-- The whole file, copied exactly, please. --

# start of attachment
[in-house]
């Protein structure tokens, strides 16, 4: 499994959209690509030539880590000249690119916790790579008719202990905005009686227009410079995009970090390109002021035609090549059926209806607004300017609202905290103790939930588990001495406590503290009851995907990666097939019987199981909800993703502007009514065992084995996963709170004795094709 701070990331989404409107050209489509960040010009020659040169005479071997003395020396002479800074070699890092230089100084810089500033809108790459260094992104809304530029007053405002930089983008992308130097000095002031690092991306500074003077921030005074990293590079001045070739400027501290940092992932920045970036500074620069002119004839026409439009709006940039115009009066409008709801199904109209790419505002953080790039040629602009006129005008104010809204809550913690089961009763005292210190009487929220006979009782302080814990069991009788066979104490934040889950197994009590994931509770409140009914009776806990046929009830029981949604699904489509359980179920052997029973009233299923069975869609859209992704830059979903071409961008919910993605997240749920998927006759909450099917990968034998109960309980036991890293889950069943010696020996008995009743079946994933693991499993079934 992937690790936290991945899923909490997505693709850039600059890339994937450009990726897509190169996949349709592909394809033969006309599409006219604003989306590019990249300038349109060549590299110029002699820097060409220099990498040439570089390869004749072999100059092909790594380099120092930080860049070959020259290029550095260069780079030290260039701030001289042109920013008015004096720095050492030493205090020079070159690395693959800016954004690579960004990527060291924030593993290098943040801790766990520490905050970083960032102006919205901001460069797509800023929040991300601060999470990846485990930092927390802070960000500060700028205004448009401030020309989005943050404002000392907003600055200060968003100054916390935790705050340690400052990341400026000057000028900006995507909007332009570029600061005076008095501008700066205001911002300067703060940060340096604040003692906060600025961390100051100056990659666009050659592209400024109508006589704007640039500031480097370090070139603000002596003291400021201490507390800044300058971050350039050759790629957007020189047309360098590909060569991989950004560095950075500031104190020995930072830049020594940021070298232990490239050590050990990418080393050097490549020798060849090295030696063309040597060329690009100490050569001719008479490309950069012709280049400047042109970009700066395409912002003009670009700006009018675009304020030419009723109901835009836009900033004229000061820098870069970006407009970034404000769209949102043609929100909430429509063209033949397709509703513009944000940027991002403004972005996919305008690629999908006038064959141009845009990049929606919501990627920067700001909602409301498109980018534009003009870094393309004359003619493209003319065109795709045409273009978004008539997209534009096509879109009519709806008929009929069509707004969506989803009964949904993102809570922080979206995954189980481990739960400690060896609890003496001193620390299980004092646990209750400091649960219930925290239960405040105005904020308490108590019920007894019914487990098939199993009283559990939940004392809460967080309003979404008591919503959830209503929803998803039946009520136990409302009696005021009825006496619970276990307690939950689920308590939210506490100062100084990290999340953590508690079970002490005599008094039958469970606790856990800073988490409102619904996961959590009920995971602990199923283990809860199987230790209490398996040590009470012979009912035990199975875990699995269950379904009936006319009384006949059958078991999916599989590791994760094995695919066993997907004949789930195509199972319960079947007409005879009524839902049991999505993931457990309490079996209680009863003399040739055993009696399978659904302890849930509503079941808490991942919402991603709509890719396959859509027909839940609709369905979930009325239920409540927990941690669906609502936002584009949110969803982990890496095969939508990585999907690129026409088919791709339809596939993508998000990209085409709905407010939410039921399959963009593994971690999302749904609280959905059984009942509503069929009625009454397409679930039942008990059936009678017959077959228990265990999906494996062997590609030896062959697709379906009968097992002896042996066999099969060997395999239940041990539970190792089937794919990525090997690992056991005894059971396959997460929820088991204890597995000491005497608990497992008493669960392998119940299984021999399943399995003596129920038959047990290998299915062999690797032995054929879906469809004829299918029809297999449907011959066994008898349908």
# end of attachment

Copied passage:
[in-house]
């Protein structure tokens, strides 16, 4: 499994959209690509030539880590000249690119916790790579008719202990905005009686227009410079995009970090390109002021035609090549059926209806607004300017609202905290103790939930588990001495406590503290009851995907990666097939019987199981909800993703502007009514065992084995996963709170004795094709 701070990331989404409107050209489509960040010009020659040169005479071997003395020396002479800074070699890092230089100084810089500033809108790459260094992104809304530029007053405002930089983008992308130097000095002031690092991306500074003077921030005074990293590079001045070739400027501290940092992932920045970036500074620069002119004839026409439009709006940039115009009066409008709801199904109209790419505002953080790039040629602009006129005008104010809204809550913690089961009763005292210190009487929220006979009782302080814990069991009788066979104490934040889950197994009590994931509770409140009914009776806990046929009830029981949604699904489509359980179920052997029973009233299923069975869609859209992704830059979903071409961008919910993605997240749920998927006759909450099917990968034998109960309980036991890293889950069943010696020996008995009743079946994933693991499993079934 992937690790936290991945899923909490997505693709850039600059890339994937450009990726897509190169996949349709592909394809033969006309599409006219604003989306590019990249300038349109060549590299110029002699820097060409220099990498040439570089390869004749072999100059092909790594380099120092930080860049070959020259290029550095260069780079030290260039701030001289042109920013008015004096720095050492030493205090020079070159690395693959800016954004690579960004990527060291924030593993290098943040801790766990520490905050970083960032102006919205901001460069797509800023929040991300601060999470990846485990930092927390802070960000500060700028205004448009401030020309989005943050404002000392907003600055200060968003100054916390935790705050340690400052990341400026000057000028900006995507909007332009570029600061005076008095501008700066205001911002300067703060940060340096604040003692906060600025961390100051100056990659666009050659592209400024109508006589704007640039500031480097370090070139603000002596003291400021201490507390800044300058971050350039050759790629957007020189047309360098590909060569991989950004560095950075500031104190020995930072830049020594940021070298232990490239050590050990990418080393050097490549020798060849090295030696063309040597060329690009100490050569001719008479490309950069012709280049400047042109970009700066395409912002003009670009700006009018675009304020030419009723109901835009836009900033004229000061820098870069970006407009970034404000769209949102043609929100909430429509063209033949397709509703513009944000940027991002403004972005996919305008690629999908006038064959141009845009990049929606919501990627920067700001909602409301498109980018534009003009870094393309004359003619493209003319065109795709045409273009978004008539997209534009096509879109009519709806008929009929069509707004969506989803009964949904993102809570922080979206995954189980481990739960400690060896609890003496001193620390299980004092646990209750400091649960219930925290239960405040105005904020308490108590019920007894019914487990098939199993009283559990939940004392809460967080309003979404008591919503959830209503929803998803039946009520136990409302009696005021009825006496619970276990307690939950689920308590939210506490100062100084990290999340953590508690079970002490005599008094039958469970606790856990800073988490409102619904996961959590009920995971602990199923283990809860199987230790209490398996040590009470012979009912035990199975875990699995269950379904009936006319009384006949059958078991999916599989590791994760094995695919066993997907004949789930195509199972319960079947007409005879009524839902049991999505993931457990309490079996209680009863003399040739055993009696399978659904302890849930509503079941808490991942919402991603709509890719396959859509027909839940609709369905979930009325239920409540927990941690669906609502936002584009949110969803982990890496095969939508990585999907690129026409088919791709339809596939993508998000990209085409709905407010939410039921399959963009593994971690999302749904609280959905059984009942509503069929009625009454397409679930039942008990059936009678017959077959228990265990999906494996062997590609030896062959697709379906009968097992002896042996066999099969060997395999239940041990539970190792089937794919990525090997690992056991005894059971396959997460929820088991204890597995000491005497608990497992008493669960392998119940299984021999399943399995003596129920038959047990290998299915062999690797032995054929879906469809004829299918029809297999449907011959066994008898349908």